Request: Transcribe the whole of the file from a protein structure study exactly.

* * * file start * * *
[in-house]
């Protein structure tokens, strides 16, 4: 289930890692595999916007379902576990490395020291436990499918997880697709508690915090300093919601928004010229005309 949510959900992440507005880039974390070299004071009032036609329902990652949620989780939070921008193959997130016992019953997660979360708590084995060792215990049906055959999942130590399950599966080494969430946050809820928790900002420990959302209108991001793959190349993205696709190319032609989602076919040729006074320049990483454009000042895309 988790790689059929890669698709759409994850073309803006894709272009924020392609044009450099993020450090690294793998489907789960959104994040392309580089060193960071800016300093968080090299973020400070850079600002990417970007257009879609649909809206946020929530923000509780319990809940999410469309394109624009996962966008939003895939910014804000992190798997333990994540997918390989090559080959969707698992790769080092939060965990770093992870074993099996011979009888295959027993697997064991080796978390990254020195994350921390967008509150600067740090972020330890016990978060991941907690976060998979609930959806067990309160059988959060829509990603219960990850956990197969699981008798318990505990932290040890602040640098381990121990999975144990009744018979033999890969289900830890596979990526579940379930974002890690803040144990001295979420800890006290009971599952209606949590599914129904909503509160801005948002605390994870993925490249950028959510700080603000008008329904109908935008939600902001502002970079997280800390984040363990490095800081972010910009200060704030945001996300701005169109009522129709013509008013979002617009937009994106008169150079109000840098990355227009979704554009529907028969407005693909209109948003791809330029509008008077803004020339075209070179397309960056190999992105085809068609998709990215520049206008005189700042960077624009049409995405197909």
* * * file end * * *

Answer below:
[in-house]
């Protein structure tokens, strides 16, 4: 289930890692595999916007379902576990490395020291436990499918997880697709508690915090300093919601928004010229005309 949510959900992440507005880039974390070299004071009032036609329902990652949620989780939070921008193959997130016992019953997660979360708590084995060792215990049906055959999942130590399950599966080494969430946050809820928790900002420990959302209108991001793959190349993205696709190319032609989602076919040729006074320049990483454009000042895309 988790790689059929890669698709759409994850073309803006894709272009924020392609044009450099993020450090690294793998489907789960959104994040392309580089060193960071800016300093968080090299973020400070850079600002990417970007257009879609649909809206946020929530923000509780319990809940999410469309394109624009996962966008939003895939910014804000992190798997333990994540997918390989090559080959969707698992790769080092939060965990770093992870074993099996011979009888295959027993697997064991080796978390990254020195994350921390967008509150600067740090972020330890016990978060991941907690976060998979609930959806067990309160059988959060829509990603219960990850956990197969699981008798318990505990932290040890602040640098381990121990999975144990009744018979033999890969289900830890596979990526579940379930974002890690803040144990001295979420800890006290009971599952209606949590599914129904909503509160801005948002605390994870993925490249950028959510700080603000008008329904109908935008939600902001502002970079997280800390984040363990490095800081972010910009200060704030945001996300701005169109009522129709013509008013979002617009937009994106008169150079109000840098990355227009979704554009529907028969407005693909209109948003791809330029509008008077803004020339075209070179397309960056190999992105085809068609998709990215520049206008005189700042960077624009049409995405197909």